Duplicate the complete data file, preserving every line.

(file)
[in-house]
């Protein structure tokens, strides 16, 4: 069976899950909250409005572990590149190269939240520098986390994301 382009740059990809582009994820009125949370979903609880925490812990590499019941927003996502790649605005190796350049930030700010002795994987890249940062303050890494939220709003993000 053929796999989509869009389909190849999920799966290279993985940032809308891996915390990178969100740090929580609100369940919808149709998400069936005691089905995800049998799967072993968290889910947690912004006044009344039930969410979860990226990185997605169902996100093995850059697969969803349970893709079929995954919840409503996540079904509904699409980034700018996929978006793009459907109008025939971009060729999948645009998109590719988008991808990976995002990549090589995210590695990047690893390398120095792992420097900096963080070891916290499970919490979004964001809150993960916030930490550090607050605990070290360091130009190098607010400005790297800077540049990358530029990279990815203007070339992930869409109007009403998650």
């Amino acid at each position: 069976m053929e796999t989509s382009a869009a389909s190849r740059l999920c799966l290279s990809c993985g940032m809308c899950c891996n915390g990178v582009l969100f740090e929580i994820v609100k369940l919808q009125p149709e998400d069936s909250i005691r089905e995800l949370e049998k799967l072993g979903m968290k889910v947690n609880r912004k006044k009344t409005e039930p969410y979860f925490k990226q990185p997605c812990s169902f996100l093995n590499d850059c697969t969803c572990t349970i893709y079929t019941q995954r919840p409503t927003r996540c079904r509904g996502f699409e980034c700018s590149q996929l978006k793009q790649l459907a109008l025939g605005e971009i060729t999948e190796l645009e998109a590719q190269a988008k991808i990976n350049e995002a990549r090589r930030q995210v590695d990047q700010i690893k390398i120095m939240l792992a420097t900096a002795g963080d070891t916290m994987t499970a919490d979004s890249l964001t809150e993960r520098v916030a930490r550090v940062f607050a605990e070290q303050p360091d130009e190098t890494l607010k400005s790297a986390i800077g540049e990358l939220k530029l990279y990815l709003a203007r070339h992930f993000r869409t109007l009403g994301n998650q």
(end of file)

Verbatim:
[in-house]
């Protein structure tokens, strides 16, 4: 069976899950909250409005572990590149190269939240520098986390994301 382009740059990809582009994820009125949370979903609880925490812990590499019941927003996502790649605005190796350049930030700010002795994987890249940062303050890494939220709003993000 053929796999989509869009389909190849999920799966290279993985940032809308891996915390990178969100740090929580609100369940919808149709998400069936005691089905995800049998799967072993968290889910947690912004006044009344039930969410979860990226990185997605169902996100093995850059697969969803349970893709079929995954919840409503996540079904509904699409980034700018996929978006793009459907109008025939971009060729999948645009998109590719988008991808990976995002990549090589995210590695990047690893390398120095792992420097900096963080070891916290499970919490979004964001809150993960916030930490550090607050605990070290360091130009190098607010400005790297800077540049990358530029990279990815203007070339992930869409109007009403998650």
């Amino acid at each position: 069976m053929e796999t989509s382009a869009a389909s190849r740059l999920c799966l290279s990809c993985g940032m809308c899950c891996n915390g990178v582009l969100f740090e929580i994820v609100k369940l919808q009125p149709e998400d069936s909250i005691r089905e995800l949370e049998k799967l072993g979903m968290k889910v947690n609880r912004k006044k009344t409005e039930p969410y979860f925490k990226q990185p997605c812990s169902f996100l093995n590499d850059c697969t969803c572990t349970i893709y079929t019941q995954r919840p409503t927003r996540c079904r509904g996502f699409e980034c700018s590149q996929l978006k793009q790649l459907a109008l025939g605005e971009i060729t999948e190796l645009e998109a590719q190269a988008k991808i990976n350049e995002a990549r090589r930030q995210v590695d990047q700010i690893k390398i120095m939240l792992a420097t900096a002795g963080d070891t916290m994987t499970a919490d979004s890249l964001t809150e993960r520098v916030a930490r550090v940062f607050a605990e070290q303050p360091d130009e190098t890494l607010k400005s790297a986390i800077g540049e990358l939220k530029l990279y990815l709003a203007r070339h992930f993000r869409t109007l009403g994301n998650q």